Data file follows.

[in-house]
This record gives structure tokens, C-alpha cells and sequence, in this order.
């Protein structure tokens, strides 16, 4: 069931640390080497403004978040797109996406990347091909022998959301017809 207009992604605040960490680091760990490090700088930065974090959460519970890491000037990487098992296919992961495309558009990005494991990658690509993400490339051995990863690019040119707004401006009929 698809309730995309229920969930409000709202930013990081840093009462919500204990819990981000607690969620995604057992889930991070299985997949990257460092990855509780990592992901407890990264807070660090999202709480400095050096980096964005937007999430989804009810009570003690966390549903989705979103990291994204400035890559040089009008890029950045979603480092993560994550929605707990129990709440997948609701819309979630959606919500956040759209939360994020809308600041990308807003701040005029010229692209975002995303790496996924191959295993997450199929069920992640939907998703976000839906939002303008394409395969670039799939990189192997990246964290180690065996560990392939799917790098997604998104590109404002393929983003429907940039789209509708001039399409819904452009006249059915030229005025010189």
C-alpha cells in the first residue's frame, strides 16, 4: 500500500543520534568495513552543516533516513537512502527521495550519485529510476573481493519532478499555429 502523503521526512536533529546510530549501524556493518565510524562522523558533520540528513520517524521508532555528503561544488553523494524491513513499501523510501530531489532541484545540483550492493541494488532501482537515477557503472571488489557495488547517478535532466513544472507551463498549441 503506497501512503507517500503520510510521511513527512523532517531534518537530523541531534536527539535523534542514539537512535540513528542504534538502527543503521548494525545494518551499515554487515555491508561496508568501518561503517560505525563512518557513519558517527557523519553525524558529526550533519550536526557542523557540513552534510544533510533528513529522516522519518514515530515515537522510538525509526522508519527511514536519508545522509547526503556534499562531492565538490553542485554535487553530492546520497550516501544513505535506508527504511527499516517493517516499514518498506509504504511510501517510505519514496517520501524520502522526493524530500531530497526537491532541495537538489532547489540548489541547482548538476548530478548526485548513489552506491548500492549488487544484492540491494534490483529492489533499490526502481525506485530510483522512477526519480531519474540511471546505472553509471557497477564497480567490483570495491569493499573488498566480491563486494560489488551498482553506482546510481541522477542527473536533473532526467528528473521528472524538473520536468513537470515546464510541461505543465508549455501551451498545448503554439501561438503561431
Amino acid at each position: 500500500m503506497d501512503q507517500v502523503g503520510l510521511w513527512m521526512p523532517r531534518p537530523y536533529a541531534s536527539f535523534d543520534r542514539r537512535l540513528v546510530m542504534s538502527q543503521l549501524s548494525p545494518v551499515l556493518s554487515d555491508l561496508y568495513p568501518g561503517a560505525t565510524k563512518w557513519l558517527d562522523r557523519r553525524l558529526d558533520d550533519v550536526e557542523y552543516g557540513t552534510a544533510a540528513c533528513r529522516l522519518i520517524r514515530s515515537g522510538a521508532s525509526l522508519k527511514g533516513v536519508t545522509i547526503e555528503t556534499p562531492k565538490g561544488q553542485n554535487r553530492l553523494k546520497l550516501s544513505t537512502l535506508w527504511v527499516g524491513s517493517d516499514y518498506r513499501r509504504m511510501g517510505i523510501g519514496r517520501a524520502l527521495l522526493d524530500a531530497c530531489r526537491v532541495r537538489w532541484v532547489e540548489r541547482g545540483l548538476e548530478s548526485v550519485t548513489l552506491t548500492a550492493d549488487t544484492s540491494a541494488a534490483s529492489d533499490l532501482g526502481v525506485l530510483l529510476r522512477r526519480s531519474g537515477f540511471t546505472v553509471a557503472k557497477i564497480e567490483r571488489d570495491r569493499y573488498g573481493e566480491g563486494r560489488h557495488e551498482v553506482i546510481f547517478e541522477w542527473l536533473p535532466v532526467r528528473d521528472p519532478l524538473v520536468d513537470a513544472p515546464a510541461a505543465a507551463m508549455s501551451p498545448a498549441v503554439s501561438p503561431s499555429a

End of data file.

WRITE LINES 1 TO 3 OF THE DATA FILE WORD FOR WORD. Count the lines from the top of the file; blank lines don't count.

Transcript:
[in-house]
This record gives structure tokens, C-alpha cells and sequence, in this order.
């Protein structure tokens, strides 16, 4: 069931640390080497403004978040797109996406990347091909022998959301017809 207009992604605040960490680091760990490090700088930065974090959460519970890491000037990487098992296919992961495309558009990005494991990658690509993400490339051995990863690019040119707004401006009929 698809309730995309229920969930409000709202930013990081840093009462919500204990819990981000607690969620995604057992889930991070299985997949990257460092990855509780990592992901407890990264807070660090999202709480400095050096980096964005937007999430989804009810009570003690966390549903989705979103990291994204400035890559040089009008890029950045979603480092993560994550929605707990129990709440997948609701819309979630959606919500956040759209939360994020809308600041990308807003701040005029010229692209975002995303790496996924191959295993997450199929069920992640939907998703976000839906939002303008394409395969670039799939990189192997990246964290180690065996560990392939799917790098997604998104590109404002393929983003429907940039789209509708001039399409819904452009006249059915030229005025010189």